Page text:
“I take it you felt something?” I sat back in the chair.
Sophie nodded. “What is that?”
Objects of magic contain power. I realize that sounds simplistic, but it’s true. Rarely do they have power of their own, however. They’re like containers. They become imbued with power. Sometimes only one being places the power in the object. Sometimes it’s layered on over generations or heaped on by groups that believe in it. Either way, the farther the objects are from those that imbue them, the less powerful their magic becomes.
The magic in the axe wasn’t strong enough, at this point, to feel across the room, but place your hand right on it and you’d feel the buzz. Well, you would if you were sensitive to such things. I’m pretty sure my brother could have hauled this thing around for weeks and not received a single spark from it. Sophie had certainly felt it, though.
Until now, most of her deliveries had been safely ensconced in packages and envelopes. I hadn’t let her handle too many objects of power mano a mano, as it were. It was wise to be careful about handling these things. They can take power as fast as they give it. “It’s the axe talking to you.”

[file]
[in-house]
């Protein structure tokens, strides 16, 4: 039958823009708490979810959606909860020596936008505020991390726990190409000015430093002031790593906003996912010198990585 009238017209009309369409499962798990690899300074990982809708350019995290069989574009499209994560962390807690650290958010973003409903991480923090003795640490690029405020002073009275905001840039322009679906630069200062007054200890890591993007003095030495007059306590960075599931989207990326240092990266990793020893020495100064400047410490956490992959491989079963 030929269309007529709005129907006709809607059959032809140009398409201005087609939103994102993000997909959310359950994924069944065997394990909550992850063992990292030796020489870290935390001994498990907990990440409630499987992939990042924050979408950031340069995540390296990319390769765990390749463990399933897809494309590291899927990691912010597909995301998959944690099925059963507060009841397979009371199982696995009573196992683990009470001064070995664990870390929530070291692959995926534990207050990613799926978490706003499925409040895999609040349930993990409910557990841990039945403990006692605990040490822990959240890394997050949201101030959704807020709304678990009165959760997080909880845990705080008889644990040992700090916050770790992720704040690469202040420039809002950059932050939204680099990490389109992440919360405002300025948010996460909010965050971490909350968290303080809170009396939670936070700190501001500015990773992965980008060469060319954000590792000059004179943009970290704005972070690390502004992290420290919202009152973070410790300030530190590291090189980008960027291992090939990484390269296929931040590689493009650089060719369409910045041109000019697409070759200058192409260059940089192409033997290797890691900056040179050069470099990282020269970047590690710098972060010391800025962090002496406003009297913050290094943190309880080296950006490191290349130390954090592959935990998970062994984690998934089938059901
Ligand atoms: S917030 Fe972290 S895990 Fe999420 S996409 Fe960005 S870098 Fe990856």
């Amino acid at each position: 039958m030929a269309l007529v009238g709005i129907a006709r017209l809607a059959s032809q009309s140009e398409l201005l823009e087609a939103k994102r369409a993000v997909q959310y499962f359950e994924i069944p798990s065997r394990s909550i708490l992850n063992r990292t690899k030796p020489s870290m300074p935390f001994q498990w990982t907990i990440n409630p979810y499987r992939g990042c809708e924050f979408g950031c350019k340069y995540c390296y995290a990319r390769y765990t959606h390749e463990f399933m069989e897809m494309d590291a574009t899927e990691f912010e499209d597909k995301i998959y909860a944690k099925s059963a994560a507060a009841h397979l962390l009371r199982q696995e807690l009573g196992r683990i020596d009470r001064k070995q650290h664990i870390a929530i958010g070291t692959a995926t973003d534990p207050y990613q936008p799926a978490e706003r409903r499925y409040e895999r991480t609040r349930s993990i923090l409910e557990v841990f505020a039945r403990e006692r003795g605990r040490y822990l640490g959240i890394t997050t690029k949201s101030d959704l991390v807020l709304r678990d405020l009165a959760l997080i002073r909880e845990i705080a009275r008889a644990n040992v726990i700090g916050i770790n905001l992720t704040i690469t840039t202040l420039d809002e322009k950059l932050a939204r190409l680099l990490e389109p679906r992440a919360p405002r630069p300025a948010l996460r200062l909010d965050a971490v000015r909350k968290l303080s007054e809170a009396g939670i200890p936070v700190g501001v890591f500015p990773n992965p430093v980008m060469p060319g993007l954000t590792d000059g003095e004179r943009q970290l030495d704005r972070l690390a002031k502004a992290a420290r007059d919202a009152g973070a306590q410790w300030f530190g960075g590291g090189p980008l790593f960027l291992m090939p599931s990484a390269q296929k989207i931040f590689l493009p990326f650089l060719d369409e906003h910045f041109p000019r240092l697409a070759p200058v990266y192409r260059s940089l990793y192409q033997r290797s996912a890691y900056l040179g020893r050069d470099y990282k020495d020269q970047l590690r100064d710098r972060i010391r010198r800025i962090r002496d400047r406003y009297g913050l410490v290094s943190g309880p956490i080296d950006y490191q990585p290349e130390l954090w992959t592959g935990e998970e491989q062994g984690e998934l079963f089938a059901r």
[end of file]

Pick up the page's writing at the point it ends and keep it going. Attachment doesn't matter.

She crossed her arms over her chest. “I’m not sure I speak its language.”
“You do. Maybe not ﬂuently yet, but you do.” I saw the stubborn set of her chin and felt a little bad. I did know how she felt. Once you become a Messenger—and it’s not like you apply for the job—you discover abilities and information inside yourself that you might not really like or want. I suppose I could have offered some words of understanding or comfort, but they would be meaningless. The reality of the situation was that the universe pretty much said tough cookies to what you wanted. You are what you are, and if you’re a Messenger, you speak ﬂuent Dwarf Axe whether you want to or not.
“Now, scoot. I need to ﬁgure some stuff out.” I held the axe out to her to take.
She took it, holding it away from her as if it had cooties or something. “Can I help?”
Her face was so open and so earnest, but she knew nothing. No. The person who generally helped me was gone and I needed to ﬁgure out how to handle stuff on my own. “I wish you could, kiddo.”
It would have been nice to have Mae here to talk to right now. What was I supposed to do about this situation with Bossard? I didn’t like that someone had remembered my car, but I’m pretty sure if they’d had the plates, Ted would have done more than make me look at a newspaper article. There might have been discussions with local authorities and other things that didn’t sound like any fun at all to me.
Who was this guy, anyway? Maybe if I knew who Bossard was, I’d be able to ﬁgure out who was sending him neatly wrapped little packages with careful block printing on the front. Maybe I’d ﬁnd that the package had nothing to do with him being spread like peanut butter on toast down Highway 120.
I turned on the computer on Mae’s desk and waited for it to come to life.